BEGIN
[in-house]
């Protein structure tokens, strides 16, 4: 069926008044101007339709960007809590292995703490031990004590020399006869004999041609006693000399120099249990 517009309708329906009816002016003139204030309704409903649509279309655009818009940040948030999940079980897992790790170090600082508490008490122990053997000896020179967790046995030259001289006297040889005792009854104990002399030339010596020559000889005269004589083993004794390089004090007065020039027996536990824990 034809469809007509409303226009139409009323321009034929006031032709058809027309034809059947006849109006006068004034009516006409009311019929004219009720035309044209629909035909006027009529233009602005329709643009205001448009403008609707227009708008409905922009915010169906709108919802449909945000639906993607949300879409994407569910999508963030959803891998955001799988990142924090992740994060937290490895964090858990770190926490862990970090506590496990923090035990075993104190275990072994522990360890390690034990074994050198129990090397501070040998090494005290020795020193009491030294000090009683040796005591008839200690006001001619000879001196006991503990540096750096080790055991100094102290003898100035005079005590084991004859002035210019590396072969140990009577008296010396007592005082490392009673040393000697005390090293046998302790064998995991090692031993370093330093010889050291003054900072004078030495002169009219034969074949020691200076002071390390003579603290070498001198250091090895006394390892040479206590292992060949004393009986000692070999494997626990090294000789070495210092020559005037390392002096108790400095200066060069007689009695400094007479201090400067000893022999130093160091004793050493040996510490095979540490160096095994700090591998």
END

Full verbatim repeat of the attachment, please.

[in-house]
């Protein structure tokens, strides 16, 4: 069926008044101007339709960007809590292995703490031990004590020399006869004999041609006693000399120099249990 517009309708329906009816002016003139204030309704409903649509279309655009818009940040948030999940079980897992790790170090600082508490008490122990053997000896020179967790046995030259001289006297040889005792009854104990002399030339010596020559000889005269004589083993004794390089004090007065020039027996536990824990 034809469809007509409303226009139409009323321009034929006031032709058809027309034809059947006849109006006068004034009516006409009311019929004219009720035309044209629909035909006027009529233009602005329709643009205001448009403008609707227009708008409905922009915010169906709108919802449909945000639906993607949300879409994407569910999508963030959803891998955001799988990142924090992740994060937290490895964090858990770190926490862990970090506590496990923090035990075993104190275990072994522990360890390690034990074994050198129990090397501070040998090494005290020795020193009491030294000090009683040796005591008839200690006001001619000879001196006991503990540096750096080790055991100094102290003898100035005079005590084991004859002035210019590396072969140990009577008296010396007592005082490392009673040393000697005390090293046998302790064998995991090692031993370093330093010889050291003054900072004078030495002169009219034969074949020691200076002071390390003579603290070498001198250091090895006394390892040479206590292992060949004393009986000692070999494997626990090294000789070495210092020559005037390392002096108790400095200066060069007689009695400094007479201090400067000893022999130093160091004793050493040996510490095979540490160096095994700090591998």